Facebook Inc (NASDAQ:FB) and dozens of banks have asked a judge to dismiss a lawsuit in connection with the company’s initial public offering last year. The suit accuses the social media network of misleading interested investors about its finances before the IPO. The banks involved in the suit include Morgan Stanley (NYSE:MS), which served as the IPO’s lead underwriter.
On Wednesday court papers showed that Facebook said it wasn’t obligated to release internal projections about how increasing mobile usage and decisions about various products might impact its future revenue—even if those projects had been provided to the analysts of its underwriters. Reuters was one of the first to report on the court papers.
The papers also said that the Securities and Exchange Commission hasn’t required broad disclosure for most companies because of how it might impact their ability to raise money through their IPO. They said the SEC would have to retroactively impose a rule which it has rejected for decades.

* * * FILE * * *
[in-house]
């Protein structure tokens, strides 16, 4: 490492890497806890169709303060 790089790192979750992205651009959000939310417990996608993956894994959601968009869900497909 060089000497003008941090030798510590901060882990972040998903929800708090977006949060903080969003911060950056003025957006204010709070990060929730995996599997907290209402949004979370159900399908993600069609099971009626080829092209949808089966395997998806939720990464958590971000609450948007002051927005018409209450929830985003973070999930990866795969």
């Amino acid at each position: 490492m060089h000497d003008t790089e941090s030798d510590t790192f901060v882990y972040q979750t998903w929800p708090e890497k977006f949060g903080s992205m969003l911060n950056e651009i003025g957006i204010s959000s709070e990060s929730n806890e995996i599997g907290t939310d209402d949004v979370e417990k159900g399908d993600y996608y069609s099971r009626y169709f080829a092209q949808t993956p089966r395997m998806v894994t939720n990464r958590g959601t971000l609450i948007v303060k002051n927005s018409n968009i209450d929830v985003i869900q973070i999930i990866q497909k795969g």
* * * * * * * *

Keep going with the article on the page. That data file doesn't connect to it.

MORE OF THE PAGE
Facebook IPO Lawsuits Consolidated
The case Facebook Inc (NASDAQ:FB) is trying to get thrown out of court covers 31 lawsuits filed against it in connection with its IPO. A panel of federal judges consolidated the suits late last year.
The same judge who oversees this case is also overseeing separate lawsuits filed against NASDAQ OMX Group, Inc. (NASDAQ:NDAQ) by investors who claimed that orders for shares of Facebook were not executed properly on the first day the stock was traded on the exchange.
Facebook Inc (FB)’s stock went public at $38 per share last year and rose to $45 per share on the first day of trading. However, it has not topped its opening price since then. Today shares of Facebook Inc (NASDAQ:FB) fell as much as 1 percent at the NASDAQ.